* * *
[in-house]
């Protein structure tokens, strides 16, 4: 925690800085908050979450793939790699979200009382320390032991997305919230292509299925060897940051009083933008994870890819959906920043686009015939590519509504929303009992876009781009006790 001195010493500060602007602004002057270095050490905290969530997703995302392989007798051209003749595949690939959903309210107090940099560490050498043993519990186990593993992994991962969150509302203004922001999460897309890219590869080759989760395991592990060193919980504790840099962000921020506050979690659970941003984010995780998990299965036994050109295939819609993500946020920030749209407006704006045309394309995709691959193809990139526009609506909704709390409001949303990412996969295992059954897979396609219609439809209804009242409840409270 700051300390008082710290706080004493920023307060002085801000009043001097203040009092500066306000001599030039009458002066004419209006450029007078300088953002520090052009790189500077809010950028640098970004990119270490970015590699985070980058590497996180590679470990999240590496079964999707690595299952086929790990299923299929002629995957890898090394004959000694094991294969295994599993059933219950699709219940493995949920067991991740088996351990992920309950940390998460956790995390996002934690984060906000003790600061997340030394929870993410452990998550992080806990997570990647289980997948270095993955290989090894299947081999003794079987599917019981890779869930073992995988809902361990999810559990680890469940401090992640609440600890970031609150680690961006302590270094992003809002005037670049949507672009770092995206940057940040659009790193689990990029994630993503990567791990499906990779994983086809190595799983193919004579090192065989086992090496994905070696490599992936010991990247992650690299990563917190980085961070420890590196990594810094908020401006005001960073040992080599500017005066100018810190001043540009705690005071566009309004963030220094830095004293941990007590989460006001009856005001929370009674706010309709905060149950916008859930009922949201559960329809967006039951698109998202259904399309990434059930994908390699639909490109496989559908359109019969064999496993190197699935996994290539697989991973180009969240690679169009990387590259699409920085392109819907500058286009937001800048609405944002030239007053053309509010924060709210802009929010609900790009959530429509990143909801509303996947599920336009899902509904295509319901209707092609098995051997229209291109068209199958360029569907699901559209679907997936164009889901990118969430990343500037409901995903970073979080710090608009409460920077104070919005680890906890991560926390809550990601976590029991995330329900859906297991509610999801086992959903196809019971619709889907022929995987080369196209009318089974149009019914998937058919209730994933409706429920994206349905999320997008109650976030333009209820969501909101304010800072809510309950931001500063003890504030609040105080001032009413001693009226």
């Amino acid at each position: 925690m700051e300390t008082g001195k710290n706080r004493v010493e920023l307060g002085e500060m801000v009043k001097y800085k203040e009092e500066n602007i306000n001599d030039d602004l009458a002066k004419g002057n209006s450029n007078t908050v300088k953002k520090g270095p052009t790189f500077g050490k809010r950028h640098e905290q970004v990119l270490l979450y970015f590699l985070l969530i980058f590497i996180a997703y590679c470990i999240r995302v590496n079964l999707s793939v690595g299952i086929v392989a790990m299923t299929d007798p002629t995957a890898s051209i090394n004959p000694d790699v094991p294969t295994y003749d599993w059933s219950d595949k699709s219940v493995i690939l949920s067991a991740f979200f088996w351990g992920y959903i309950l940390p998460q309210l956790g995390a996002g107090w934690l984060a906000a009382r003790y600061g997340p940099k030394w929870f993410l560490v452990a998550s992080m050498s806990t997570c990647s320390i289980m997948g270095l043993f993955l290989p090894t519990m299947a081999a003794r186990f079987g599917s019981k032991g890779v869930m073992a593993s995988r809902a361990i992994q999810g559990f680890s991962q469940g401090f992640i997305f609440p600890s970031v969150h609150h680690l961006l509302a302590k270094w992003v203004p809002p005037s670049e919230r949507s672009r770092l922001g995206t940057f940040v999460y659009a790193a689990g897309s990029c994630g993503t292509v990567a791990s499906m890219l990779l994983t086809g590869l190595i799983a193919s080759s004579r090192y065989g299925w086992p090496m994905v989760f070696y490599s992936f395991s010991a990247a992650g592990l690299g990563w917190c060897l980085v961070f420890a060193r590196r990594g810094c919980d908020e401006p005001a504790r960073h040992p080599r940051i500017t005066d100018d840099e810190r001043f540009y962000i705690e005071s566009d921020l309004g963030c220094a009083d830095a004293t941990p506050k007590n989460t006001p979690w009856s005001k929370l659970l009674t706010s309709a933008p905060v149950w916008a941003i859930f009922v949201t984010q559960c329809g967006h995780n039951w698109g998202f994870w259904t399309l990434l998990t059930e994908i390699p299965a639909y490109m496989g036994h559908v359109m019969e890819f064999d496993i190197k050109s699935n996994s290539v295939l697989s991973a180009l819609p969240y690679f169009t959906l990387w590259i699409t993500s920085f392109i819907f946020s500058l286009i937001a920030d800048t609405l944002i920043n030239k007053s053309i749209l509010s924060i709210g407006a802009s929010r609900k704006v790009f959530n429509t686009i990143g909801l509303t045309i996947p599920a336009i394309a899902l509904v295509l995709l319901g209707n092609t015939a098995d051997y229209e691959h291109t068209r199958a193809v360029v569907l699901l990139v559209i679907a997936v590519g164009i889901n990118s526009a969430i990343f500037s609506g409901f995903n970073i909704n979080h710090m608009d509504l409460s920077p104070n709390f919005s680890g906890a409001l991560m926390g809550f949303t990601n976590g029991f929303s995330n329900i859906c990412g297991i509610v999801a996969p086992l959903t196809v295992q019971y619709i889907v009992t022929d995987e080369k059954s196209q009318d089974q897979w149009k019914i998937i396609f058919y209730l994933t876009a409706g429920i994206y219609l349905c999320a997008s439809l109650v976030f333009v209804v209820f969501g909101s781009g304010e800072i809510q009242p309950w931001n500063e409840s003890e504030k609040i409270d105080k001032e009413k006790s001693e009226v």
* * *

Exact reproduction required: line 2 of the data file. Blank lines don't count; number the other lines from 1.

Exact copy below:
């Protein structure tokens, strides 16, 4: 925690800085908050979450793939790699979200009382320390032991997305919230292509299925060897940051009083933008994870890819959906920043686009015939590519509504929303009992876009781009006790 001195010493500060602007602004002057270095050490905290969530997703995302392989007798051209003749595949690939959903309210107090940099560490050498043993519990186990593993992994991962969150509302203004922001999460897309890219590869080759989760395991592990060193919980504790840099962000921020506050979690659970941003984010995780998990299965036994050109295939819609993500946020920030749209407006704006045309394309995709691959193809990139526009609506909704709390409001949303990412996969295992059954897979396609219609439809209804009242409840409270 700051300390008082710290706080004493920023307060002085801000009043001097203040009092500066306000001599030039009458002066004419209006450029007078300088953002520090052009790189500077809010950028640098970004990119270490970015590699985070980058590497996180590679470990999240590496079964999707690595299952086929790990299923299929002629995957890898090394004959000694094991294969295994599993059933219950699709219940493995949920067991991740088996351990992920309950940390998460956790995390996002934690984060906000003790600061997340030394929870993410452990998550992080806990997570990647289980997948270095993955290989090894299947081999003794079987599917019981890779869930073992995988809902361990999810559990680890469940401090992640609440600890970031609150680690961006302590270094992003809002005037670049949507672009770092995206940057940040659009790193689990990029994630993503990567791990499906990779994983086809190595799983193919004579090192065989086992090496994905070696490599992936010991990247992650690299990563917190980085961070420890590196990594810094908020401006005001960073040992080599500017005066100018810190001043540009705690005071566009309004963030220094830095004293941990007590989460006001009856005001929370009674706010309709905060149950916008859930009922949201559960329809967006039951698109998202259904399309990434059930994908390699639909490109496989559908359109019969064999496993190197699935996994290539697989991973180009969240690679169009990387590259699409920085392109819907500058286009937001800048609405944002030239007053053309509010924060709210802009929010609900790009959530429509990143909801509303996947599920336009899902509904295509319901209707092609098995051997229209291109068209199958360029569907699901559209679907997936164009889901990118969430990343500037409901995903970073979080710090608009409460920077104070919005680890906890991560926390809550990601976590029991995330329900859906297991509610999801086992959903196809019971619709889907022929995987080369196209009318089974149009019914998937058919209730994933409706429920994206349905999320997008109650976030333009209820969501909101304010800072809510309950931001500063003890504030609040105080001032009413001693009226």